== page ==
General Remarks

  1. Under Belgian law, a difference has to be made between the legal guarantee for consumer goods only and the common law guarantee for all goods (i.e. not only consumer goods) for hidden defects.
  2. The legal guarantee for consumer goods may not be restricted or ruled out in sales contracts with consumers.
  3. Contractual clauses limiting the seller’s liability in B2B contracts are valid as long as they do not empty the sales contract of its intended meaning.  Moreover, such provisions are only legally valid if the seller is of good faith and did not know the hidden defect on the day of the sale. Professional sellers, such as manufacturers, importers, distributors and retailers will however be deemed to be aware of the existence of any hidden defect affecting goods that they sell. Professional sellers cannot contractually exclude their liability, unless they prove the “undetectable nature” of the defect.

Material Defects

  1. A defect as to the conformity of the delivery (“défaut de déliverance conforme”) exists when the goods delivered does not comply with the contractual specifications agreed between the parties (art. 1604 of the Belgian civil code).  In the absence of contractual specifications, the quality that the good shall display may be inferred from its price or from the characteristics of the good in consideration of which the sale has been concluded.
  2. Material defects/hidden defects are defined as any defect existing prior to delivery, which is not obvious, and which makes the good unsuitable for its intended use, or which so diminish such use that the purchaser would not have bought it, or would have paid a lower price for it, if it had been aware of the defect.  The definition of material defects includes functional defects, i.e. defects which even if they do not make the good inherently/structurally defective, render the good unfit for its intended use. If the intended use has not been specified in the contract, the goods must be fit for the usual purpose and meet the quality which the purchaser can expect from goods of this type.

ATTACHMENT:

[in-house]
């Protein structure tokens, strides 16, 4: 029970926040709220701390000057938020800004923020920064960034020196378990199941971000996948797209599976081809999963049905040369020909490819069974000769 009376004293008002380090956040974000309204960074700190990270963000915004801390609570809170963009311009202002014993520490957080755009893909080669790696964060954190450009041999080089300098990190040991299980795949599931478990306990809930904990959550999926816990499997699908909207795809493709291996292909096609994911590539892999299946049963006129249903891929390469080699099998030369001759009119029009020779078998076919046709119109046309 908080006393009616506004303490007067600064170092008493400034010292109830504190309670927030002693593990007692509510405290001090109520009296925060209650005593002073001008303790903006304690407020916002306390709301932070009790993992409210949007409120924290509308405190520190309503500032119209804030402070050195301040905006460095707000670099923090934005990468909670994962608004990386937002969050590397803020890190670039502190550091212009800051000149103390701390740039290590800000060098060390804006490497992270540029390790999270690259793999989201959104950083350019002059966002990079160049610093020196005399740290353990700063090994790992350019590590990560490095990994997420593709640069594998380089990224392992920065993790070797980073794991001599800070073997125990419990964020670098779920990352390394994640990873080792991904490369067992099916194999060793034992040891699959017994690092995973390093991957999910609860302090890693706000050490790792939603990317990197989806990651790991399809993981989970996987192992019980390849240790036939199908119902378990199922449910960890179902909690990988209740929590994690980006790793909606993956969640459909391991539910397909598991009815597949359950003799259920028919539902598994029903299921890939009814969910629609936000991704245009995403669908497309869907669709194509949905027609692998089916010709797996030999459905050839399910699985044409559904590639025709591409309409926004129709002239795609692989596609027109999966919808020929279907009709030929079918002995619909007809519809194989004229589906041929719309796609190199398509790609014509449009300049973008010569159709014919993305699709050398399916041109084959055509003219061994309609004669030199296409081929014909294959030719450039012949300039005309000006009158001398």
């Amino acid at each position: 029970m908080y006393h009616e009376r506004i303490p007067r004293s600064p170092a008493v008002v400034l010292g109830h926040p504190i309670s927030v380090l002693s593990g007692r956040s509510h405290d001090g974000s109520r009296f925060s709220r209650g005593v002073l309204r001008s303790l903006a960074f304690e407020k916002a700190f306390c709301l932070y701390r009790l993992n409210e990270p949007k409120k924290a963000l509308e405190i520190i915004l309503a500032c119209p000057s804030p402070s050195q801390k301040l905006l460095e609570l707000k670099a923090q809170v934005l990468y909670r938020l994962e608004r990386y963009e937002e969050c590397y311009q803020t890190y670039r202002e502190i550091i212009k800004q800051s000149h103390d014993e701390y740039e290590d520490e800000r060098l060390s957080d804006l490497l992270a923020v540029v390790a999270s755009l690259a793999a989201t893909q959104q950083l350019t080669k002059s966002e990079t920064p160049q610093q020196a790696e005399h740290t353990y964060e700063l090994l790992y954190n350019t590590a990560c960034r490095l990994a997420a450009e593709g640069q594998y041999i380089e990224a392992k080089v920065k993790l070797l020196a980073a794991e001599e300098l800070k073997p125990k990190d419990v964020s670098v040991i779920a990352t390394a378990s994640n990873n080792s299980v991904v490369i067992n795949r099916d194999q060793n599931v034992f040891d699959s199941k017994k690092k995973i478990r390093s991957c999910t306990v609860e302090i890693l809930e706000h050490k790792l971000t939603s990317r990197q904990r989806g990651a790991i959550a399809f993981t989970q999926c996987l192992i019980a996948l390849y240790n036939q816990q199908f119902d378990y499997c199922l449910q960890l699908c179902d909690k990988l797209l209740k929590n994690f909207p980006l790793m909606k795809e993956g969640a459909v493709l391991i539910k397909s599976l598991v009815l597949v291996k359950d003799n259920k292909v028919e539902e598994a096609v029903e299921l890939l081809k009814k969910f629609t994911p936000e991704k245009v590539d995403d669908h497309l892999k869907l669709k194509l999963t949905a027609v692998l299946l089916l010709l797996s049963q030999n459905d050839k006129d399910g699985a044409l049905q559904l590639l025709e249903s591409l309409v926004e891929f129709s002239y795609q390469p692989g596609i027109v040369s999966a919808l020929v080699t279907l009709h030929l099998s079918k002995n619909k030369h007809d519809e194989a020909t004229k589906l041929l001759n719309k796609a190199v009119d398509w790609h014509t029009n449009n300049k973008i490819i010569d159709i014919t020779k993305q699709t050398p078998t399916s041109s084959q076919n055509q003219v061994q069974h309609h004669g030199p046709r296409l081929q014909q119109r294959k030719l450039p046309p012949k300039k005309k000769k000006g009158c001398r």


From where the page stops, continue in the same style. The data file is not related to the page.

Legal Defects

The “garantie d’éviction/vrijwaring voor uitwinning” (i.e. guarantee of rightful title) obliges the seller, even in the absence of any warranty stipulated under the agreement, to guarantee the purchaser against partial or complete revocation of the right to use the goods sold or against alleged encumbrances on those goods which were not declared at the time of the sale. 

Rights and Remedies of Purchaser

  1. Remedy for non-conformity with delivery obligation: the Purchaser may request the rescission or the performance of the contract. The Purchaser may also can claim compensation if damages arose due to the failure to deliver.
  2. Remedy for hidden defect: In B2B contracts, the purchaser may request the rescission of the contract (return of goods and reimbursement of the purchase price) or choose to keep the goods but receive part of the price reimbursed. If the seller was aware of the defects (see legal presumption above) it will in addition be liable for all damage caused by the defective goods.

Subsequent Performance

Subsequent performance is the removal of defects (repair, provision of missing goods or provision of new goods). 

Right to Choose Subsequent Performance

  1. In the event of non-conform delivery: the purchaser may require repair or replacement of the goods at the seller’s expense, except if the repair or replacement is impossible or disproportionate.